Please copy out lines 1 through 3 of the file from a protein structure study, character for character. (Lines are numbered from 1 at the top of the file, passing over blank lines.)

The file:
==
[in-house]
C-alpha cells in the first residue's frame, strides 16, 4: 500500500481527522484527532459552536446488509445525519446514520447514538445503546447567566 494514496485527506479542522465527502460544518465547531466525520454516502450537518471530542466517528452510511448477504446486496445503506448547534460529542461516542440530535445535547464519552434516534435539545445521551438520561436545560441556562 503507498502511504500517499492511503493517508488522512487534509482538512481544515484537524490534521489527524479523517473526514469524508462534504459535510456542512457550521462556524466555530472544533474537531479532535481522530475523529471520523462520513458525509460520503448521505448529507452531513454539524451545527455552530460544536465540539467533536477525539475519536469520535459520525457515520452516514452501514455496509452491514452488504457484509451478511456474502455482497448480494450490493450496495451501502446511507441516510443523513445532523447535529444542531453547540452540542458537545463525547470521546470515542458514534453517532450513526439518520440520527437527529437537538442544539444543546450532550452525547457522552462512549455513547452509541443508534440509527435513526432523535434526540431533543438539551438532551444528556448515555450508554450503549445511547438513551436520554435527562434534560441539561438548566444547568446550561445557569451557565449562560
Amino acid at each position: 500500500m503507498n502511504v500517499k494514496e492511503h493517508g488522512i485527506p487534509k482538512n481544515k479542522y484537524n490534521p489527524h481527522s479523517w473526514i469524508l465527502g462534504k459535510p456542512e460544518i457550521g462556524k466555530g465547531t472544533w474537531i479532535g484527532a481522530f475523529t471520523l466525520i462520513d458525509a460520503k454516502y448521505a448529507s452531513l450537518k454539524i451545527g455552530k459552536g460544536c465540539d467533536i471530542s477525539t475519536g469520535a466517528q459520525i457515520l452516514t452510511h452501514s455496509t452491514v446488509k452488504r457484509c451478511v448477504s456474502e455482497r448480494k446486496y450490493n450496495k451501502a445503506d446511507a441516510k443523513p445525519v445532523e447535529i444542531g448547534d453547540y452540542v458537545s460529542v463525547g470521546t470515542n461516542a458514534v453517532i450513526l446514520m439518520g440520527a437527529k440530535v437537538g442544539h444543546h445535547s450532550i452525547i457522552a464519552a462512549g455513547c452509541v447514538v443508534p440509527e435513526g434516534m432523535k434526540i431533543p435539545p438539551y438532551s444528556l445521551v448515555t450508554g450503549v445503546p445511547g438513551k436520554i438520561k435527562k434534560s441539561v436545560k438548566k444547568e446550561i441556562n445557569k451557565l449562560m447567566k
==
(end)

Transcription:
[in-house]
C-alpha cells in the first residue's frame, strides 16, 4: 500500500481527522484527532459552536446488509445525519446514520447514538445503546447567566 494514496485527506479542522465527502460544518465547531466525520454516502450537518471530542466517528452510511448477504446486496445503506448547534460529542461516542440530535445535547464519552434516534435539545445521551438520561436545560441556562 503507498502511504500517499492511503493517508488522512487534509482538512481544515484537524490534521489527524479523517473526514469524508462534504459535510456542512457550521462556524466555530472544533474537531479532535481522530475523529471520523462520513458525509460520503448521505448529507452531513454539524451545527455552530460544536465540539467533536477525539475519536469520535459520525457515520452516514452501514455496509452491514452488504457484509451478511456474502455482497448480494450490493450496495451501502446511507441516510443523513445532523447535529444542531453547540452540542458537545463525547470521546470515542458514534453517532450513526439518520440520527437527529437537538442544539444543546450532550452525547457522552462512549455513547452509541443508534440509527435513526432523535434526540431533543438539551438532551444528556448515555450508554450503549445511547438513551436520554435527562434534560441539561438548566444547568446550561445557569451557565449562560
Amino acid at each position: 500500500m503507498n502511504v500517499k494514496e492511503h493517508g488522512i485527506p487534509k482538512n481544515k479542522y484537524n490534521p489527524h481527522s479523517w473526514i469524508l465527502g462534504k459535510p456542512e460544518i457550521g462556524k466555530g465547531t472544533w474537531i479532535g484527532a481522530f475523529t471520523l466525520i462520513d458525509a460520503k454516502y448521505a448529507s452531513l450537518k454539524i451545527g455552530k459552536g460544536c465540539d467533536i471530542s477525539t475519536g469520535a466517528q459520525i457515520l452516514t452510511h452501514s455496509t452491514v446488509k452488504r457484509c451478511v448477504s456474502e455482497r448480494k446486496y450490493n450496495k451501502a445503506d446511507a441516510k443523513p445525519v445532523e447535529i444542531g448547534d453547540y452540542v458537545s460529542v463525547g470521546t470515542n461516542a458514534v453517532i450513526l446514520m439518520g440520527a437527529k440530535v437537538g442544539h444543546h445535547s450532550i452525547i457522552a464519552a462512549g455513547c452509541v447514538v443508534p440509527e435513526g434516534m432523535k434526540i431533543p435539545p438539551y438532551s444528556l445521551v448515555t450508554g450503549v445503546p445511547g438513551k436520554i438520561k435527562k434534560s441539561v436545560k438548566k444547568e446550561i441556562n445557569k451557565l449562560m447567566k